Girls premiered in 2012 to an immediate shitstorm of disdain, critical praise, charges of obliviousness and nepotism, and in the uglier parts of the internet, fierce shaming because women like Dunham dared to get naked and filthy onscreen. The show’s sex talk was only outstripped in frankness by its uncomfortably intimate sex scenes. And its characters were, for the most part, the kind of oblivious, 20-something white girls who make everything about them and don’t want to admit they’re devastated when someone else is the center of attention.
But Girls was also an incredibly ambitious show. Dunham and executive producer Jenni Konner made a series that was so human it sometimes hurt to look at — it never feels great to relate to anything that raw — but still sporadically joyful. Episodes were often akin to short films, even if they weren’t intentional one-offs like this season’s bruising “American Bitch” (where Hannah confronts a celebrated and possibly predatory older male writer) or season two’s melancholy standout “One Man’s Trash” (in which Hannah spends a weekend in a beautiful brownstone with an equally beautiful man and realizes with some disappointment that she just wants to be happy).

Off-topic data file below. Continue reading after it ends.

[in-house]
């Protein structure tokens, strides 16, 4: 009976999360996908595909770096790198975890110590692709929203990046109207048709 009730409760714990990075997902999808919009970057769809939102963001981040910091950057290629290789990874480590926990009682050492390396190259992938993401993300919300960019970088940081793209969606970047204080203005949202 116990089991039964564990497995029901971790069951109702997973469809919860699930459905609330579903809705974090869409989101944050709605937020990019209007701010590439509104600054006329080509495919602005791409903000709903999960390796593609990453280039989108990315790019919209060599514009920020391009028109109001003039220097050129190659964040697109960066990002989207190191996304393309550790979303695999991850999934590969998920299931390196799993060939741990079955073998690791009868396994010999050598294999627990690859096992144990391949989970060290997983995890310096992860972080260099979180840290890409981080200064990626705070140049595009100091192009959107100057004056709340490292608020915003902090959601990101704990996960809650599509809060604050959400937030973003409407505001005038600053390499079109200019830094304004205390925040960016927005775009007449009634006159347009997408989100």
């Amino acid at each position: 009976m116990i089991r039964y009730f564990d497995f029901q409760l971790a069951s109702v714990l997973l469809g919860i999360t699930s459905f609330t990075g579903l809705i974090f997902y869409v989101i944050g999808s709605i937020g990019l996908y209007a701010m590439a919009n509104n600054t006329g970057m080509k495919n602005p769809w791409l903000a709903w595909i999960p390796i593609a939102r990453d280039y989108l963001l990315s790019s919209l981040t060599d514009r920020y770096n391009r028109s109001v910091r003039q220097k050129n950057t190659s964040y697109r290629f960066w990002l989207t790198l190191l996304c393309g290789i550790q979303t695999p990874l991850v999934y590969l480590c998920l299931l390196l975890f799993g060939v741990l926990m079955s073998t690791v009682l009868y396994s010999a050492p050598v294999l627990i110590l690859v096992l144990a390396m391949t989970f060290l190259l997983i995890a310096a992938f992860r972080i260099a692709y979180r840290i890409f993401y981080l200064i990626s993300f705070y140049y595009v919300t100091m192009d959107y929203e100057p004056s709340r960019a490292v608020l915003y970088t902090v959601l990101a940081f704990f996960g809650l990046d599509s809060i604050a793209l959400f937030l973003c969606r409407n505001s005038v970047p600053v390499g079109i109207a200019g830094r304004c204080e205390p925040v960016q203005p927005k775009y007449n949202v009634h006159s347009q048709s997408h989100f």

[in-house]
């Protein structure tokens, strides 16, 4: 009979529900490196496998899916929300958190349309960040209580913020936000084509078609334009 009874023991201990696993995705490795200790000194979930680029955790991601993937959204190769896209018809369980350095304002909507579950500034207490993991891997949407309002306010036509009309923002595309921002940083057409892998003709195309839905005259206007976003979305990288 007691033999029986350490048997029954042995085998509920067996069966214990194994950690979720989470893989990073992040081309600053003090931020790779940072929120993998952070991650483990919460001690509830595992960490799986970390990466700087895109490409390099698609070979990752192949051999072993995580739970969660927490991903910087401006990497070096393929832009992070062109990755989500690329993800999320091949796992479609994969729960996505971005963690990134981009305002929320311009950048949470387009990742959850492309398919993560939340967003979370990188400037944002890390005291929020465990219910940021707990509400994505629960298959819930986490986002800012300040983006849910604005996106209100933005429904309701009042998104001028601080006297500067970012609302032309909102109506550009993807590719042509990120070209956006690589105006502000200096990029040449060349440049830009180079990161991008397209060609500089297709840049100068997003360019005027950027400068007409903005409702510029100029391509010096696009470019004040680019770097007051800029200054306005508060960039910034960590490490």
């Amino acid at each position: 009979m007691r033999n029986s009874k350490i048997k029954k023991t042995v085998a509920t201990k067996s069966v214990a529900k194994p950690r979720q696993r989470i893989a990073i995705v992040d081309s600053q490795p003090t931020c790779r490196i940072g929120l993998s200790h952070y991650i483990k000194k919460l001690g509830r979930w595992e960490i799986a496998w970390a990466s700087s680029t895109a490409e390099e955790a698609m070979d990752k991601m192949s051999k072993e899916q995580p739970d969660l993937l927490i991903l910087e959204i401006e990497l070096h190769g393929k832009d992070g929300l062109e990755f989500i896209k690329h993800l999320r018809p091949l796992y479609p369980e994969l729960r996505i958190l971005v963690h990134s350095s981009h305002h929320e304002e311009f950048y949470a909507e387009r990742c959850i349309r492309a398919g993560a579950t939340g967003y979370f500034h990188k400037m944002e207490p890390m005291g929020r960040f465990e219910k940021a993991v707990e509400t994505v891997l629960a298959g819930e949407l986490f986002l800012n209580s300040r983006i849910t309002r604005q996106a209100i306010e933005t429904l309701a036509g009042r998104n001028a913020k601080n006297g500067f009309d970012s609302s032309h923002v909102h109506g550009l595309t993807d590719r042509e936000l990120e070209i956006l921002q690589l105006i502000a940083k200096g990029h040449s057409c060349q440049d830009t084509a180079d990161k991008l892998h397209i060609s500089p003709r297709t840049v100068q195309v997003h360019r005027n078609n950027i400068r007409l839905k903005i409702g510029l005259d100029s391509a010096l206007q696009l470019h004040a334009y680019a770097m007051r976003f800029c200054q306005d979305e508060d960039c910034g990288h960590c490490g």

Girls was a show that really thought about what it was doing, and then took a flying leap anyway, just to see if it could land on two feet. So really, it kinda figures that Girls would air and immediately reject its own perfectly effervescent finale in favor of ending with a new kind of loneliness and sense of renewal altogether.
“Latching” isn’t typical for either Girls or finales — which might make it perfectly fitting